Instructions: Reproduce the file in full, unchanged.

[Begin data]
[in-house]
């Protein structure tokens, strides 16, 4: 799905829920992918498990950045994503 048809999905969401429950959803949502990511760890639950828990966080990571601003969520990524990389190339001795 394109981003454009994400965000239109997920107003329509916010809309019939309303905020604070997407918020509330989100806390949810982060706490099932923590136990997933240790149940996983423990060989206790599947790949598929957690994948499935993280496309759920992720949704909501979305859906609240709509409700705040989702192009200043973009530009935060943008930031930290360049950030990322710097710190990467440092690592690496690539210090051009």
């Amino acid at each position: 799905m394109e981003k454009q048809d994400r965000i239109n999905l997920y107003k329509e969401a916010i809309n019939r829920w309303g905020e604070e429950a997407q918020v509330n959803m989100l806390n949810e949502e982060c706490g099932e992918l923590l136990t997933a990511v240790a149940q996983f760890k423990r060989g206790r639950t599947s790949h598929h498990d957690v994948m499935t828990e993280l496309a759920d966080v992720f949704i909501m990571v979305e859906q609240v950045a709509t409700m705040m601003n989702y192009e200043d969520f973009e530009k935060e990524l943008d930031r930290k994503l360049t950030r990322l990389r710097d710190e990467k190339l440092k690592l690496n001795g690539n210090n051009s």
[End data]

[in-house]
């Protein structure tokens, strides 16, 4: 799905829920992918498990950045994503 048809999905969401429950959803949502990511760890639950828990966080990571601003969520990524990389190339001795 394109981003454009994400965000239109997920107003329509916010809309019939309303905020604070997407918020509330989100806390949810982060706490099932923590136990997933240790149940996983423990060989206790599947790949598929957690994948499935993280496309759920992720949704909501979305859906609240709509409700705040989702192009200043973009530009935060943008930031930290360049950030990322710097710190990467440092690592690496690539210090051009």
């Amino acid at each position: 799905m394109e981003k454009q048809d994400r965000i239109n999905l997920y107003k329509e969401a916010i809309n019939r829920w309303g905020e604070e429950a997407q918020v509330n959803m989100l806390n949810e949502e982060c706490g099932e992918l923590l136990t997933a990511v240790a149940q996983f760890k423990r060989g206790r639950t599947s790949h598929h498990d957690v994948m499935t828990e993280l496309a759920d966080v992720f949704i909501m990571v979305e859906q609240v950045a709509t409700m705040m601003n989702y192009e200043d969520f973009e530009k935060e990524l943008d930031r930290k994503l360049t950030r990322l990389r710097d710190e990467k190339l440092k690592l690496n001795g690539n210090n051009s």